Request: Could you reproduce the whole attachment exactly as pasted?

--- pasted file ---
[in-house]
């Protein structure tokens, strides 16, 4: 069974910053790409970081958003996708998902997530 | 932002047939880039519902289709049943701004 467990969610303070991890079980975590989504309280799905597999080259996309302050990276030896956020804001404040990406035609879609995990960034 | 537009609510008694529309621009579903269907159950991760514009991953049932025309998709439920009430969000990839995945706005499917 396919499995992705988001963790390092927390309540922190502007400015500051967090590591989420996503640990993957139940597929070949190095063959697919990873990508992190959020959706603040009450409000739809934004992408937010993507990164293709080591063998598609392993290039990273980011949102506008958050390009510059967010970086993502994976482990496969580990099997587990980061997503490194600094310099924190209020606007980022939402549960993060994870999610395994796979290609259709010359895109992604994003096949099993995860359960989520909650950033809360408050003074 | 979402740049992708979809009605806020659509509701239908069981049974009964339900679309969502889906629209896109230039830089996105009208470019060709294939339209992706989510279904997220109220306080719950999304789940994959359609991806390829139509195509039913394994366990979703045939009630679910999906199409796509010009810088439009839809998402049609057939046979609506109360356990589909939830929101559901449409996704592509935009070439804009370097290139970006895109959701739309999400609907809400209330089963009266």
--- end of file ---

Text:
[in-house]
């Protein structure tokens, strides 16, 4: 069974910053790409970081958003996708998902997530 | 932002047939880039519902289709049943701004 467990969610303070991890079980975590989504309280799905597999080259996309302050990276030896956020804001404040990406035609879609995990960034 | 537009609510008694529309621009579903269907159950991760514009991953049932025309998709439920009430969000990839995945706005499917 396919499995992705988001963790390092927390309540922190502007400015500051967090590591989420996503640990993957139940597929070949190095063959697919990873990508992190959020959706603040009450409000739809934004992408937010993507990164293709080591063998598609392993290039990273980011949102506008958050390009510059967010970086993502994976482990496969580990099997587990980061997503490194600094310099924190209020606007980022939402549960993060994870999610395994796979290609259709010359895109992604994003096949099993995860359960989520909650950033809360408050003074 | 979402740049992708979809009605806020659509509701239908069981049974009964339900679309969502889906629209896109230039830089996105009208470019060709294939339209992706989510279904997220109220306080719950999304789940994959359609991806390829139509195509039913394994366990979703045939009630679910999906199409796509010009810088439009839809998402049609057939046979609506109360356990589909939830929101559901449409996704592509935009070439804009370097290139970006895109959701739309999400609907809400209330089963009266």